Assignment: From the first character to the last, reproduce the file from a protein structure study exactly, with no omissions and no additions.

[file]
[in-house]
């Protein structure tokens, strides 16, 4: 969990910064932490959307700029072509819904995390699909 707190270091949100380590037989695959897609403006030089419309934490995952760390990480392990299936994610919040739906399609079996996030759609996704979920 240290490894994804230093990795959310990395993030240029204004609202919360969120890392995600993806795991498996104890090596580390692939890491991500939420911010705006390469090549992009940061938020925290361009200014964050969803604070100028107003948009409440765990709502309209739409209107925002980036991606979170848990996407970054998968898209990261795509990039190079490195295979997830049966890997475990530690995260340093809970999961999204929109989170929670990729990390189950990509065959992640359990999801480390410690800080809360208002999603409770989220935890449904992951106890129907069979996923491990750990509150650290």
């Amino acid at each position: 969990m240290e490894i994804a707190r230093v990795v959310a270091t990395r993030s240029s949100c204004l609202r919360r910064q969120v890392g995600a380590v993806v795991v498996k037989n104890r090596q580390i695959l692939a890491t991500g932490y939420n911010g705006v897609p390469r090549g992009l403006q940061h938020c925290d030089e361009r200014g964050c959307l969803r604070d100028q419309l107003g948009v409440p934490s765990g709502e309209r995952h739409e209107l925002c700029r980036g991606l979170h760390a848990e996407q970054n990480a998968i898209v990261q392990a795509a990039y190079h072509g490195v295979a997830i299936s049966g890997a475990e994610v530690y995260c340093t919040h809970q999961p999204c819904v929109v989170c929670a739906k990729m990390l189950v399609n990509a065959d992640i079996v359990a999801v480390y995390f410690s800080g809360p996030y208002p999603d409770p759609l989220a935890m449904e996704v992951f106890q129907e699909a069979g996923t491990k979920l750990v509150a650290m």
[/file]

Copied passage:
[in-house]
């Protein structure tokens, strides 16, 4: 969990910064932490959307700029072509819904995390699909 707190270091949100380590037989695959897609403006030089419309934490995952760390990480392990299936994610919040739906399609079996996030759609996704979920 240290490894994804230093990795959310990395993030240029204004609202919360969120890392995600993806795991498996104890090596580390692939890491991500939420911010705006390469090549992009940061938020925290361009200014964050969803604070100028107003948009409440765990709502309209739409209107925002980036991606979170848990996407970054998968898209990261795509990039190079490195295979997830049966890997475990530690995260340093809970999961999204929109989170929670990729990390189950990509065959992640359990999801480390410690800080809360208002999603409770989220935890449904992951106890129907069979996923491990750990509150650290």
């Amino acid at each position: 969990m240290e490894i994804a707190r230093v990795v959310a270091t990395r993030s240029s949100c204004l609202r919360r910064q969120v890392g995600a380590v993806v795991v498996k037989n104890r090596q580390i695959l692939a890491t991500g932490y939420n911010g705006v897609p390469r090549g992009l403006q940061h938020c925290d030089e361009r200014g964050c959307l969803r604070d100028q419309l107003g948009v409440p934490s765990g709502e309209r995952h739409e209107l925002c700029r980036g991606l979170h760390a848990e996407q970054n990480a998968i898209v990261q392990a795509a990039y190079h072509g490195v295979a997830i299936s049966g890997a475990e994610v530690y995260c340093t919040h809970q999961p999204c819904v929109v989170c929670a739906k990729m990390l189950v399609n990509a065959d992640i079996v359990a999801v480390y995390f410690s800080g809360p996030y208002p999603d409770p759609l989220a935890m449904e996704v992951f106890q129907e699909a069979g996923t491990k979920l750990v509150a650290m």